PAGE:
Increased intakes of antioxidant carotenoids, particularly lycopene, may reduce the risk of developing metabolic syndrome by about 50%, says a Dutch study.
Scientists reported that data from a population study showed 374 middle-aged and elderly men with highest average intake of all carotenoids had a 58% lower incidence of metabolic syndrome, while the highest intake of lycopene was associated with a 45% lower incidence compared to men with the lowest average intakes (1). A potentially protective effect was also observed for beta-carotene intakes. Intakes were assessed using a food frequency questionnaire.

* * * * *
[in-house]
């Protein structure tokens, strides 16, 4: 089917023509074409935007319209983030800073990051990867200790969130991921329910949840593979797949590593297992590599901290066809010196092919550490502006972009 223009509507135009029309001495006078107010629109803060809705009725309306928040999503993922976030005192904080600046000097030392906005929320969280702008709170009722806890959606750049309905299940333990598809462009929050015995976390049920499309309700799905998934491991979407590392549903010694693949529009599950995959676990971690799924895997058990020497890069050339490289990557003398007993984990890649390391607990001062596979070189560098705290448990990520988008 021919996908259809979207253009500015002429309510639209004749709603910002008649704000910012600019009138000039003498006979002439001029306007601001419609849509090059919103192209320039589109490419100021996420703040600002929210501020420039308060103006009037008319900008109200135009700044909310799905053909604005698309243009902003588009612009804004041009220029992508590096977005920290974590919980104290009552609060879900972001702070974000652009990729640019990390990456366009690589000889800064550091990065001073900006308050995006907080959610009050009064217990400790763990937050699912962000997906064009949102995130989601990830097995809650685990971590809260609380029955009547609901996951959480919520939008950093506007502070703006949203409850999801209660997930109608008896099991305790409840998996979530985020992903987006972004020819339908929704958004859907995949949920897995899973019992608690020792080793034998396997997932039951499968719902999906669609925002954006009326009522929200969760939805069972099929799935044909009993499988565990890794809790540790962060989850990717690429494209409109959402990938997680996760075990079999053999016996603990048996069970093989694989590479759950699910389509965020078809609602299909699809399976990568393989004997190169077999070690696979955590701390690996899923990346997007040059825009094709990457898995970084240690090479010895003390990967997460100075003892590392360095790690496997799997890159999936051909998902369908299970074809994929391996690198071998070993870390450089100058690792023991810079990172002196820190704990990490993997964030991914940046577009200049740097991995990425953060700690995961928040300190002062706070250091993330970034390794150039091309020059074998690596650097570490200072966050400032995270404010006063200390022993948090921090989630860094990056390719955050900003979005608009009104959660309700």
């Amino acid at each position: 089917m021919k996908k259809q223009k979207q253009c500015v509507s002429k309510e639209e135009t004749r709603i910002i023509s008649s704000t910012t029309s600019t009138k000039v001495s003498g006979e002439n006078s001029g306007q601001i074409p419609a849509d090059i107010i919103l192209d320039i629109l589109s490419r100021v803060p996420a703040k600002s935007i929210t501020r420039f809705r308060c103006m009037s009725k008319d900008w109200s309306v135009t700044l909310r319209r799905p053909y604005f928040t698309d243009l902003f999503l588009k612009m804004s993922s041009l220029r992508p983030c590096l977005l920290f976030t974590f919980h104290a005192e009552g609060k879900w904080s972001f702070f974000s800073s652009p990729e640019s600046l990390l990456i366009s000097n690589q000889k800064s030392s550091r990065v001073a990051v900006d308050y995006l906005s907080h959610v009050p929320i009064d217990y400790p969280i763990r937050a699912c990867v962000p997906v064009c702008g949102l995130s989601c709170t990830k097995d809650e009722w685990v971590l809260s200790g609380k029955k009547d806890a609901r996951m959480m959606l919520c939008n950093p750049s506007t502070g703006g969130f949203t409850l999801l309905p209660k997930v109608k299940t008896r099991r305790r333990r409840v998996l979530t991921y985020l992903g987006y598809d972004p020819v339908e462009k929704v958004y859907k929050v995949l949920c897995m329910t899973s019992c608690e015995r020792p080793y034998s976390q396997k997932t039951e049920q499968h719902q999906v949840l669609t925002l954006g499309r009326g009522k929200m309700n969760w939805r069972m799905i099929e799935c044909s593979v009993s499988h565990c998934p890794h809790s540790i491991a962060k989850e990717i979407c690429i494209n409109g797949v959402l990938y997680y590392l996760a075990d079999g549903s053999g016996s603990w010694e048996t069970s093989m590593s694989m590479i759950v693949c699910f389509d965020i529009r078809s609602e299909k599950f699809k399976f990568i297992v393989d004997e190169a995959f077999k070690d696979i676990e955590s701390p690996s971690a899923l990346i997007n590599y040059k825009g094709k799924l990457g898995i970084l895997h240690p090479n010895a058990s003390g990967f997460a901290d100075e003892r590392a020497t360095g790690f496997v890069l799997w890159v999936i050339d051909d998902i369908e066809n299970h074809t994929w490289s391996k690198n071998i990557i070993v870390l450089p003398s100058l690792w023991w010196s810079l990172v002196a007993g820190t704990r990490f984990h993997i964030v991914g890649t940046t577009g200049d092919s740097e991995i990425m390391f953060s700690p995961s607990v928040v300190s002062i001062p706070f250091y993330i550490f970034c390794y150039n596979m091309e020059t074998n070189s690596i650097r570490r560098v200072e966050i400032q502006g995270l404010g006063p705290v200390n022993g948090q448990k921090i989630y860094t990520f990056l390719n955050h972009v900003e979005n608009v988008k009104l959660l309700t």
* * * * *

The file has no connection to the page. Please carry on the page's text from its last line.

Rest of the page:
Metabolic syndrome is a condition characterized by central obesity (as main risk factor), hypertension , and disturbed glucose and insulin metabolism. The syndrome has been linked to increased risks of both type 2 diabetes and cardiovascular disease . Fifteen per cent of adult Europeans are estimated to be affected by metabolic syndrome, while the US statistic has estimated 32%.
In conclusion, higher total carotenoid intakes, mainly those of beta-carotene and lycopene, were associated with a lower prevalence of metabolic syndrome and with lower measures of obesity and serum triglyceride concentrations, wrote the researchers.